PORTLAND – Tennis ability has run through the Chicoine clan’s veins for years.

Calvin, a sophomore at North Yarmouth Academy and the eldest of Lewiston High School coach Ron’s three sons, added his name into family lore Saturday at the Racket and Fitness Center in Portland.

With his team trailing, and in desperate need of a win, Calvin rallied from a set down for a 6-7 (5), 6-2, 6-4 victory at No. 2 singles, lifting the Panthers to a 3-2 match victory over George Stevens Academy for the Class C state title.

“It was such a tough match,” Calvin said. “I had to move him a lot, side-to-side. I tried to wear him down, use a lot of drop shots.

“At the end, I think that’s what got him.”

Calvin was the third generation of his family to win a state title Saturday.

His father, Ron, coached the Lewiston boys to their fifth consecutive Class A title, a 4-1 win over Westbrook. Anita Murphy,

Ron’s mother and Calvin’s grandmother, coached the Lewiston girls to their second straight Class A title, too, a 4-1 victory over McAuley.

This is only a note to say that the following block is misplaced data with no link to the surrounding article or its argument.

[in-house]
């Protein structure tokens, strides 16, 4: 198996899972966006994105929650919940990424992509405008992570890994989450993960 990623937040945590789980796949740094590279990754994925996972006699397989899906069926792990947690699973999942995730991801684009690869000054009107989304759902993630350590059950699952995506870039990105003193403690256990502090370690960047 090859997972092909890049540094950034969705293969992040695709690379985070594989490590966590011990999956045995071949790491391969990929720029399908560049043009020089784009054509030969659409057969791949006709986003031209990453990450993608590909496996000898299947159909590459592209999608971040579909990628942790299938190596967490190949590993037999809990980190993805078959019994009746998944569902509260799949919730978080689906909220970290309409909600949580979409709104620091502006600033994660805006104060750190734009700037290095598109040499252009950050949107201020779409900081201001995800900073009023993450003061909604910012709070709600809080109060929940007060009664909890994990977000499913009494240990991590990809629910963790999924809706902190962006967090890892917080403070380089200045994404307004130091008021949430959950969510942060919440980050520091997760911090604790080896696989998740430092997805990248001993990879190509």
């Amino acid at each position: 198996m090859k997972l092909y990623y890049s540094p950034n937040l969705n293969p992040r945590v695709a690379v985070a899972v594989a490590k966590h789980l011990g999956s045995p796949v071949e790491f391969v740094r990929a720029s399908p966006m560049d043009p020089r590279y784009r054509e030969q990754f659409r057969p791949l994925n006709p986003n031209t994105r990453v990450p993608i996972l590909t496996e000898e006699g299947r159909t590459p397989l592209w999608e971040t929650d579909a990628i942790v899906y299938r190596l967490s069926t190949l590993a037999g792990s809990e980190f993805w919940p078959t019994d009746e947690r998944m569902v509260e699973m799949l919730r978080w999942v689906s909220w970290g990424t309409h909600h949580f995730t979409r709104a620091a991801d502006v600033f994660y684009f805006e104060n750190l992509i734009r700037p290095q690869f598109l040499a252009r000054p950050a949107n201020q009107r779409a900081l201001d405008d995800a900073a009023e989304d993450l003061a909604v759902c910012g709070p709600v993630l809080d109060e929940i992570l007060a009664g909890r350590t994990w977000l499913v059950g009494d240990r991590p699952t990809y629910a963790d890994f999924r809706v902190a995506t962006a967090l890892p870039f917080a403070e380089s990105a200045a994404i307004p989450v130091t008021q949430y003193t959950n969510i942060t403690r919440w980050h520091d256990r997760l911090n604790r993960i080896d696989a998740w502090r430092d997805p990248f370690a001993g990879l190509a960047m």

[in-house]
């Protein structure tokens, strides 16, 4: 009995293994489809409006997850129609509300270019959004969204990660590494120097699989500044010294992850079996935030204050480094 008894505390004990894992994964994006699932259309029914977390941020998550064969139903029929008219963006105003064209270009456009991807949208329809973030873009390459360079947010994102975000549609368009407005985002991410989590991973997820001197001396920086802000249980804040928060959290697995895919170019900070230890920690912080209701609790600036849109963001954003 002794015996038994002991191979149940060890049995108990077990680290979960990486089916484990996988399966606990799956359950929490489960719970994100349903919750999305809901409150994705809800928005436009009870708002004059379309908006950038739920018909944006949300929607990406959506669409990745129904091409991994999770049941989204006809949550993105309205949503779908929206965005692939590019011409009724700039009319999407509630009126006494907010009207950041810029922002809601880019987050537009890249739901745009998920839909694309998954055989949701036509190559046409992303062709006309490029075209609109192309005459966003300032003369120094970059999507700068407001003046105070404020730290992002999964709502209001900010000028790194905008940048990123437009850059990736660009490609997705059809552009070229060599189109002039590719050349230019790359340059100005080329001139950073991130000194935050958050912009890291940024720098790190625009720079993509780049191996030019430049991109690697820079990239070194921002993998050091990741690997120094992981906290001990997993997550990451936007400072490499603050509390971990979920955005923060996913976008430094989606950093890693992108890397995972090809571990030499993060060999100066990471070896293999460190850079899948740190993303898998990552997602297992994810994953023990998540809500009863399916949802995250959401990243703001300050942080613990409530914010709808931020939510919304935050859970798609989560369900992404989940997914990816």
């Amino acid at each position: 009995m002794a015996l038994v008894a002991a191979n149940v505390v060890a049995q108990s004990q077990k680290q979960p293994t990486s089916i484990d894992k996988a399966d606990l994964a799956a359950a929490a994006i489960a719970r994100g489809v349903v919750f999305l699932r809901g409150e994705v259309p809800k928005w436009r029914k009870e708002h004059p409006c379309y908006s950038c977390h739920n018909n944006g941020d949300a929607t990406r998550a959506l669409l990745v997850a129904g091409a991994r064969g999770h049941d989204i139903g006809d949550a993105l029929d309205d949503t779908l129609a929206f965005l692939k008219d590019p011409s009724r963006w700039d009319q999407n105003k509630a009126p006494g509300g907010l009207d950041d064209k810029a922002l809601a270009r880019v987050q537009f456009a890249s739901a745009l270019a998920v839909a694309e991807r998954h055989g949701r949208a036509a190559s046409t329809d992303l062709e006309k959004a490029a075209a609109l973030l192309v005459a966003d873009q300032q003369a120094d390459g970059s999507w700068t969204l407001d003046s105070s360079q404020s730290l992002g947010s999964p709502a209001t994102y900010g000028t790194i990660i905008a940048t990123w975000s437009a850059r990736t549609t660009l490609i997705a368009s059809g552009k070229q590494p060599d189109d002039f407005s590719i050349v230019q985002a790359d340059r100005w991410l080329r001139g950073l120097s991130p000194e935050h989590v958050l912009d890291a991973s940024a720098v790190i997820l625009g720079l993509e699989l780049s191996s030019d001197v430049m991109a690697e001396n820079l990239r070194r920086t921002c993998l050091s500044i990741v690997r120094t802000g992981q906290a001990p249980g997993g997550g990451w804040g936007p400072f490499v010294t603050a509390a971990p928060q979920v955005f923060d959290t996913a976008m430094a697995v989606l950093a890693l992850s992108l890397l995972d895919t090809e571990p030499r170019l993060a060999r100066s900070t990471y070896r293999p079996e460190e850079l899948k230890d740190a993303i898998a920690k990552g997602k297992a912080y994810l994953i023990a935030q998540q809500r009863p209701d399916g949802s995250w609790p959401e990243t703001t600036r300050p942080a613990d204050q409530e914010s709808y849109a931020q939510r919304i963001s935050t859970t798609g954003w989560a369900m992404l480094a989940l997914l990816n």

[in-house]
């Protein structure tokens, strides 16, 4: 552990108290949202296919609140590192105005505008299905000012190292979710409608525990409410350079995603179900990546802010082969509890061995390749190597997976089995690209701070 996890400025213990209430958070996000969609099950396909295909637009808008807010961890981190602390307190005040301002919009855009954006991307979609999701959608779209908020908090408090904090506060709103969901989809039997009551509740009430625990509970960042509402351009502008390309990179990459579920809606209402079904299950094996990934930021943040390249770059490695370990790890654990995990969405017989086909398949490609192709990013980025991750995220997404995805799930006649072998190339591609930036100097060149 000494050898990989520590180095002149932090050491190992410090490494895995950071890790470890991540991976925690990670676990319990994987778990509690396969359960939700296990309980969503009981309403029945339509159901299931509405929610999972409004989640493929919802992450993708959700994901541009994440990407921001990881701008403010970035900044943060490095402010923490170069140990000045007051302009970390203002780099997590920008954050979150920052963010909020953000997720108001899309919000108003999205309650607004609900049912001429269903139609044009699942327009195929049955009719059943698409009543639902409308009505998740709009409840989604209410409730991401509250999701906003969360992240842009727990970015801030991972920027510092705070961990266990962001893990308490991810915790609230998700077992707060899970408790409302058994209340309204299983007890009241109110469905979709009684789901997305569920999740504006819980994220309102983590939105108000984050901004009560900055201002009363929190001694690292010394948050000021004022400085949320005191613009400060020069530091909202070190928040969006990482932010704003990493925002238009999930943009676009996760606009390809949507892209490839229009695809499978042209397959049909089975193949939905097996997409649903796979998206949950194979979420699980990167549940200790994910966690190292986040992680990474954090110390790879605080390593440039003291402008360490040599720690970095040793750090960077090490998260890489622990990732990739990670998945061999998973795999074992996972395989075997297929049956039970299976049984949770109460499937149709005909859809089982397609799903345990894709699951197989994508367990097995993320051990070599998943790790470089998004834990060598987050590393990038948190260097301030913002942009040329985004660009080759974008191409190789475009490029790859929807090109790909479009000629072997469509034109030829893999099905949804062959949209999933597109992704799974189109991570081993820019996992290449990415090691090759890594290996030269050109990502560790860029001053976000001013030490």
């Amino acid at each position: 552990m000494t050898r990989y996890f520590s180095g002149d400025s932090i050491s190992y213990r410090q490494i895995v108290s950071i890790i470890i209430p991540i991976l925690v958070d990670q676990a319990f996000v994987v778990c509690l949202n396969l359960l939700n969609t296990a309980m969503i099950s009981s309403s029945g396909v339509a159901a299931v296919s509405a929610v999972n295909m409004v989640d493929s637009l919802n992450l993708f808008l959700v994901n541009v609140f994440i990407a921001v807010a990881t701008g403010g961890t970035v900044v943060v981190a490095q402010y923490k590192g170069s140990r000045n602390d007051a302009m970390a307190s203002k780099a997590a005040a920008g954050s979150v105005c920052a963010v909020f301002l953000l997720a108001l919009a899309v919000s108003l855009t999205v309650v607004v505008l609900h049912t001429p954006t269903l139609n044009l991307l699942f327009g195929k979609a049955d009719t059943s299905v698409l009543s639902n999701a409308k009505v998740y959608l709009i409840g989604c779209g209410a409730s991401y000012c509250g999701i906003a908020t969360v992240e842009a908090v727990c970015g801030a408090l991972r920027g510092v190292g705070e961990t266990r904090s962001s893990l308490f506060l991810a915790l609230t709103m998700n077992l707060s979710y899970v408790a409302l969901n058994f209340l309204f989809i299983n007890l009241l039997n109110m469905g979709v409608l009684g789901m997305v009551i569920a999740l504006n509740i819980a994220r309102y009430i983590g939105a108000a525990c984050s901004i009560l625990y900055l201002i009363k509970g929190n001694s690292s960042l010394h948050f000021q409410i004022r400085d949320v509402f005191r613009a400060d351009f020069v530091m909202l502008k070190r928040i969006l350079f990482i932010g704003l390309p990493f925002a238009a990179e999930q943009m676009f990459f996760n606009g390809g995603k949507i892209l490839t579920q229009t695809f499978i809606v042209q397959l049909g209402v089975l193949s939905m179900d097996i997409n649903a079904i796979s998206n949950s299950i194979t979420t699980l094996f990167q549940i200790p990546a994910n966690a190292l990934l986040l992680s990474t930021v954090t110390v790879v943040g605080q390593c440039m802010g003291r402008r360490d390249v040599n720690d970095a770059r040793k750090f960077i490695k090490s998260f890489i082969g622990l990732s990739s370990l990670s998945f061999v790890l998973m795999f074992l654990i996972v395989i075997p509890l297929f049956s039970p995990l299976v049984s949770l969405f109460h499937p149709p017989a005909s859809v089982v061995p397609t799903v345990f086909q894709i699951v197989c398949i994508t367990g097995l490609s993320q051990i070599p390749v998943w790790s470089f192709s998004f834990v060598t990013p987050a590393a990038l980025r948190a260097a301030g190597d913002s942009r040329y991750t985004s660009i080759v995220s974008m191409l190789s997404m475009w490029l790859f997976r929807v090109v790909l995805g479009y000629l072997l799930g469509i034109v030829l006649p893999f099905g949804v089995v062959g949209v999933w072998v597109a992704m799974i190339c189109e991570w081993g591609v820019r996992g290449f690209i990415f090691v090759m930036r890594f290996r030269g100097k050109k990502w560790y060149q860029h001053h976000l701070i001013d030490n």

In a telephone interview after the match, Ron sounded more like a proud father than a victorious coach.

“He played so well,” Ron said. “The guy he played, he was a good player.

“I know last year he felt he let the team down when he lost against Waynflete, so I know he was happy to make amends. He played some great tennis.”

Murphy is well-known in Lewiston’s tennis circle for being a nervous wreck at big matches.

After watching his son play, Ron showed the apple didn’t fall far from the tree.

“I know what it’s like, watching,” Ron said. “I’d much rather be playing than watching.”

Ron was himself a state champion, playing on the 1984 Lewiston boys’ team that won the team title.

That year, Murphy coached the girls’ team, which also won the team title, and his father, Rene, coached the boys.

Murphy has now won eight titles as a head coach, Rene finished his career with seven, and Ron is catching up in the coaching department with five after winning three as a player.

Calvin, meanwhile, has a little catching up to do. But, he said, at least he has one.

“He’s been talking about his title runs for three or four years now,” Calvin said. “It’s nice to have one under my belt, now, too.”


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